Surrounded by the austere brick walls of the Lotte Lehmann Concert Hall and lit by faint purple lights, a black grand piano with gold feet awaited the arrival of Professor Paul Berkowitz. The professor has been a part of the faculty at UCSB since 1993 and served as the Chair of the Department of Music from 2007 to 2012. Apart from his time spent as Chair, he has performed a piano recital nearly every year at the school.
A graduate of McGill University and of the Curtis Institute, Berkowitz has recorded the complete piano sonatas of Schubert to worldwide recognition. His recordings have been recognized as some of the best by the London Sunday Times and BBC Radio. He recently recorded Schubert’s Impromptus in 2013 and the Moments Musicaux in 2014. These two records will be the eighth and ninth volumes of the cycle of Schubert’s works that Berkowitz began to tackle in 1984. The new records will be released along with all earlier volumes as The Complete Major Piano Works of Schubert.
The crowd filed in, eager to hear Beeethoven’s rarely played “33 Variations on a Waltz by Diabelli.” The pianist stepped onstage, and the crowd erupted into applause. As the roar of the audience started to dwindle, a smile crept onto Berkowitz’s face as he introduced the unfamiliar piece.
Anton Diabelli, a composer and publisher, asked fifty of Austria’s best composers to write a single variation on his waltz. Beethoven saw this as an opportunity to create a large set of variations. This piece of Beethoven’s art has been entitled the most adventurous work by the composer. Some have even dubbed it the greatest set of variations ever written.
After a comprehensive lecture regarding the standard technique in writing variations, listeners thought they knew what to expect. They didn’t. To the musically uneducated ear, the similarities seemed indistinguishable, but the variations were so vastly different that it would be more accurate to call them transformations.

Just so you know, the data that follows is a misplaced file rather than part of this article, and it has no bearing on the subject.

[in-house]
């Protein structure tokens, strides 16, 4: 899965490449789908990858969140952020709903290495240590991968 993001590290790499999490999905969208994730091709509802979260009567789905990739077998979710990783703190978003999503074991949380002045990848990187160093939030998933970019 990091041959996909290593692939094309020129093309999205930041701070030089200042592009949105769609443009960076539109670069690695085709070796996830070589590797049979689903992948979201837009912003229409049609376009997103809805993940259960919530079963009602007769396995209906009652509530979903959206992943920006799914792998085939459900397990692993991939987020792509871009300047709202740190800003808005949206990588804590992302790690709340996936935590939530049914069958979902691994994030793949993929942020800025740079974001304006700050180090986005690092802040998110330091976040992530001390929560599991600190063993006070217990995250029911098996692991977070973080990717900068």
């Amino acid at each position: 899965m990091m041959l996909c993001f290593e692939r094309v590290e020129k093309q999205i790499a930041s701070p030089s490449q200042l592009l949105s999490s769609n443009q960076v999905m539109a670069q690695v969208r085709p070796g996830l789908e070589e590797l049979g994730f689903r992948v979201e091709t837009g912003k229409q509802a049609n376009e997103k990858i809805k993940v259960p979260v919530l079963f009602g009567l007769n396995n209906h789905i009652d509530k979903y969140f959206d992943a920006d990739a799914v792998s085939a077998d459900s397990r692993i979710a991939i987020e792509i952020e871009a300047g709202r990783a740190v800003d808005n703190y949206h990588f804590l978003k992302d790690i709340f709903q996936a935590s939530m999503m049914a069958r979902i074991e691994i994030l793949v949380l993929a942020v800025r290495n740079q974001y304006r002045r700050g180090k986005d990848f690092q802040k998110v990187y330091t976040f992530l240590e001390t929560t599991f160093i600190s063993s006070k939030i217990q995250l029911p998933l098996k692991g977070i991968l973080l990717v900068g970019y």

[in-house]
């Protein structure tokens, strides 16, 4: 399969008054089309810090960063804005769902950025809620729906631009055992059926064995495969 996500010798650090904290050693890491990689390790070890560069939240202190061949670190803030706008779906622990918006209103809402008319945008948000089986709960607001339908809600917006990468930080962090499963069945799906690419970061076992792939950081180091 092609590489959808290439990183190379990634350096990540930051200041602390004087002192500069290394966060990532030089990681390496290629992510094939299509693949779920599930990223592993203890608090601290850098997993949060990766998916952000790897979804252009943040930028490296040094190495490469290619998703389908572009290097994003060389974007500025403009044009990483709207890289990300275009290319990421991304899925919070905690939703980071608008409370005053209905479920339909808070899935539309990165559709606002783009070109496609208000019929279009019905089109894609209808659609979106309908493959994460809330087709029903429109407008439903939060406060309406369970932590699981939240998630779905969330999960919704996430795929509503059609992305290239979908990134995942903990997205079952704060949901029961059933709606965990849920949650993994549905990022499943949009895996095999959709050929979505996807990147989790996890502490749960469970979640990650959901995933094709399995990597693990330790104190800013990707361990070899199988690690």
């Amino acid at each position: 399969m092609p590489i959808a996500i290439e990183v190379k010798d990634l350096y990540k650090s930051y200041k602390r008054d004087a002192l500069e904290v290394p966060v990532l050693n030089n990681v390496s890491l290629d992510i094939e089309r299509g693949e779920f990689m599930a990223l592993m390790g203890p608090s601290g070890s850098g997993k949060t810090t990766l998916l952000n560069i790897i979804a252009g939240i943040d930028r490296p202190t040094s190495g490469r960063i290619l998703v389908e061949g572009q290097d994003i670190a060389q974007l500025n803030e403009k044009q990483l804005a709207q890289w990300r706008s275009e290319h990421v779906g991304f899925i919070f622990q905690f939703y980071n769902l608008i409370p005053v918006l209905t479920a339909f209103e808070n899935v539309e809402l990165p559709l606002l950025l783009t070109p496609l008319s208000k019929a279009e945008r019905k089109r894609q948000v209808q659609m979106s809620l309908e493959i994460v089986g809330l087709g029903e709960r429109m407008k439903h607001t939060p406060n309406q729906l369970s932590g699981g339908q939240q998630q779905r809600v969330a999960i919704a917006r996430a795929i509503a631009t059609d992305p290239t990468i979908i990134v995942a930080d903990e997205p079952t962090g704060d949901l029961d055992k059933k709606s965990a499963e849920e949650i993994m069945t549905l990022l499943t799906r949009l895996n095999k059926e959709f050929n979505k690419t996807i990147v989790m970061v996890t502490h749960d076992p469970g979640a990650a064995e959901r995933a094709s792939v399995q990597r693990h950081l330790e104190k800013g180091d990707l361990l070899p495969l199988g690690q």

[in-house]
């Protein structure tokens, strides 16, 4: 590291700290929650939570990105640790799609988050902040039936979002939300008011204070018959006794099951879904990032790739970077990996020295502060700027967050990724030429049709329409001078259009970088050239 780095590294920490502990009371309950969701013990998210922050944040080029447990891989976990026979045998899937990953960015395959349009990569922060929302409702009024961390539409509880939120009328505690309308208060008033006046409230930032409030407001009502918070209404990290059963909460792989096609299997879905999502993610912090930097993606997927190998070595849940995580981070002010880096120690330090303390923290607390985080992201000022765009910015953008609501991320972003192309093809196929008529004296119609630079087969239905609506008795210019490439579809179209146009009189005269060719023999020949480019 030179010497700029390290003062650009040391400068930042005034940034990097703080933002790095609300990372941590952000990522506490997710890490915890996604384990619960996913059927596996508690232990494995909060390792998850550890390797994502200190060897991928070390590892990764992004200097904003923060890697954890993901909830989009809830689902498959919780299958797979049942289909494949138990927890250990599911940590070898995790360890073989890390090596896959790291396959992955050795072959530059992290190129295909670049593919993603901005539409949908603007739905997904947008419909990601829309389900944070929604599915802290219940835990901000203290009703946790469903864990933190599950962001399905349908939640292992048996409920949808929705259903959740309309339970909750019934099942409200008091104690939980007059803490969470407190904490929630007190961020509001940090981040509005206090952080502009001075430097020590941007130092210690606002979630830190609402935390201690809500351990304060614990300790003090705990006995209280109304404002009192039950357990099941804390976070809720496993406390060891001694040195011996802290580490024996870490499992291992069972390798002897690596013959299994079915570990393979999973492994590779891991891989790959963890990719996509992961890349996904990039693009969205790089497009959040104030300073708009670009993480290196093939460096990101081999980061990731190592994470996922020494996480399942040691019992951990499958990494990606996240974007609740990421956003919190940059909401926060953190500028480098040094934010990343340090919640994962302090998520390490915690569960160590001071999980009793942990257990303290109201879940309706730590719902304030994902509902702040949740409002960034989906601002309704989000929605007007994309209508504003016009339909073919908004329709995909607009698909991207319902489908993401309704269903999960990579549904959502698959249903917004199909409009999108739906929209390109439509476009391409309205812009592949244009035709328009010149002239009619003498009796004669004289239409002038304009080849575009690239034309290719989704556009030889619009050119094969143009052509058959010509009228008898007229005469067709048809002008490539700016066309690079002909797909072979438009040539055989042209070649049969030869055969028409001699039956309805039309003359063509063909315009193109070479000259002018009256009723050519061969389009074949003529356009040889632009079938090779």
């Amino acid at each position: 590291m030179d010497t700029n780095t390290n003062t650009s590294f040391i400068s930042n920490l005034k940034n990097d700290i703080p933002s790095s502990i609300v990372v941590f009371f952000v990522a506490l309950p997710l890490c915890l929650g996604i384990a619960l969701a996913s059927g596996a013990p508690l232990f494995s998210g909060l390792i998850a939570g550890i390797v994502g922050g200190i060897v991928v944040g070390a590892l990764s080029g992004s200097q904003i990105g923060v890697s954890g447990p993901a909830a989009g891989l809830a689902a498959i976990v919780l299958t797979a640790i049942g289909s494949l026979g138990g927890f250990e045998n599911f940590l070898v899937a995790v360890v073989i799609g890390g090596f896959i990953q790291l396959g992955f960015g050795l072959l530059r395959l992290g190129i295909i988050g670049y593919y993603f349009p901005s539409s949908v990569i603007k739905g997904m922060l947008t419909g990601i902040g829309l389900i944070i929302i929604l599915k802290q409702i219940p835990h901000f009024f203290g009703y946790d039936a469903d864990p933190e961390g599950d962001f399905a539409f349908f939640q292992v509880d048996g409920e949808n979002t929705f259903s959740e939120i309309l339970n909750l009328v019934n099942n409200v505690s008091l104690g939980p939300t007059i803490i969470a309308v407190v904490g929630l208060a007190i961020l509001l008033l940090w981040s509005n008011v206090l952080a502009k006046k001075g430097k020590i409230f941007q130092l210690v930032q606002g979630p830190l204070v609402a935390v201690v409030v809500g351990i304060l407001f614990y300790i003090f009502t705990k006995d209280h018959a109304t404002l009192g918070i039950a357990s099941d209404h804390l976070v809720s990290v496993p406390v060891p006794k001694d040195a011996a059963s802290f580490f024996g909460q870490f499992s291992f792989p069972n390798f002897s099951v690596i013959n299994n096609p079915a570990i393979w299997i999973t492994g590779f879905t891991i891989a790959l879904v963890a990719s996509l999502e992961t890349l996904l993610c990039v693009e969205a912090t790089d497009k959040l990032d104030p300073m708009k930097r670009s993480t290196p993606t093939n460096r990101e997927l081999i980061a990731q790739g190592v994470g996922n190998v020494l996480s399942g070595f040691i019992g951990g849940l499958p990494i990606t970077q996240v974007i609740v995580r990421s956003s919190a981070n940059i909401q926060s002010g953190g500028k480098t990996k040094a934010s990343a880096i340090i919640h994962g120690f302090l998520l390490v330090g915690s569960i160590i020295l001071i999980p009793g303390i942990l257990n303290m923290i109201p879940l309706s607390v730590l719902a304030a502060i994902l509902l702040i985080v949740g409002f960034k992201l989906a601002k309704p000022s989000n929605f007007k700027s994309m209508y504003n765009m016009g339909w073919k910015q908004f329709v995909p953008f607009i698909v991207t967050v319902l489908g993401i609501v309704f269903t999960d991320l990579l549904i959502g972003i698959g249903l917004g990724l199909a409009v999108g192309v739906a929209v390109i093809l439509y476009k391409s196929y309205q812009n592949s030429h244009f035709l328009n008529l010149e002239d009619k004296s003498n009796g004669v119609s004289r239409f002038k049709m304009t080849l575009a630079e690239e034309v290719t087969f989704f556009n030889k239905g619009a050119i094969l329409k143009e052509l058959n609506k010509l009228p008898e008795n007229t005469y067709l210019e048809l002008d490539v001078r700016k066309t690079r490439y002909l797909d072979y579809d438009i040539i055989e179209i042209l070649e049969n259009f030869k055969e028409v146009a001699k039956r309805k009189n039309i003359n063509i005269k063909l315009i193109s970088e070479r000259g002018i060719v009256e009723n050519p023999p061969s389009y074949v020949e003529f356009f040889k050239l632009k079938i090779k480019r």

Berkowitz executed the first variation with gusto. His reverence for the piece was evident in every note. The next variation constituted an intense building up of energy into a surprisingly sweet melody. As the professor continued through the piece, the notes seemed to move around each other; he even crossed his hands over each other to achieve the complex structure of the music. The serenity of one variation was abandoned as Berkowitz moved on to the next. Beethoven shocks listeners with a clashing thicket of chords. Berkowitz became so intently fixated on the music that he lost himself in the keys. The abruptness with which the music changed direction caused the professor himself to jolt from his bench.
Moving away from suspense and drama, an underlying humor appeared. Berkowitz really began to perform. His grand gestures when playing the imposing chords and exaggerated focus in striking the singular high notes yielded chuckles from the audience. He made himself at home with the piano.
The piece explored the emotions of romance. Berkowitz created ethereal harmonies, provoking the audience to tilt their heads to the side in awe. His refusal to merely play the notes was electrifying.
The final three variations switched keys with an intense dramatic effect. After such a long period in the same key, the piece stepped into the peculiar. Berkowitz impressed the audience yet again with his mastery of such an adventurous stream of chords. Although he had warned the crowd, the end of the fugue was so shocking, members of the audience jumped back in their seats, laughing to themselves in wonderment.
In addition to Beethoven’s genius composition, the stylistic authority Professor Berkowitz contributed created no ordinary piano recital. It was rightly a show not easily forgotten, and a display of the talent he possesses.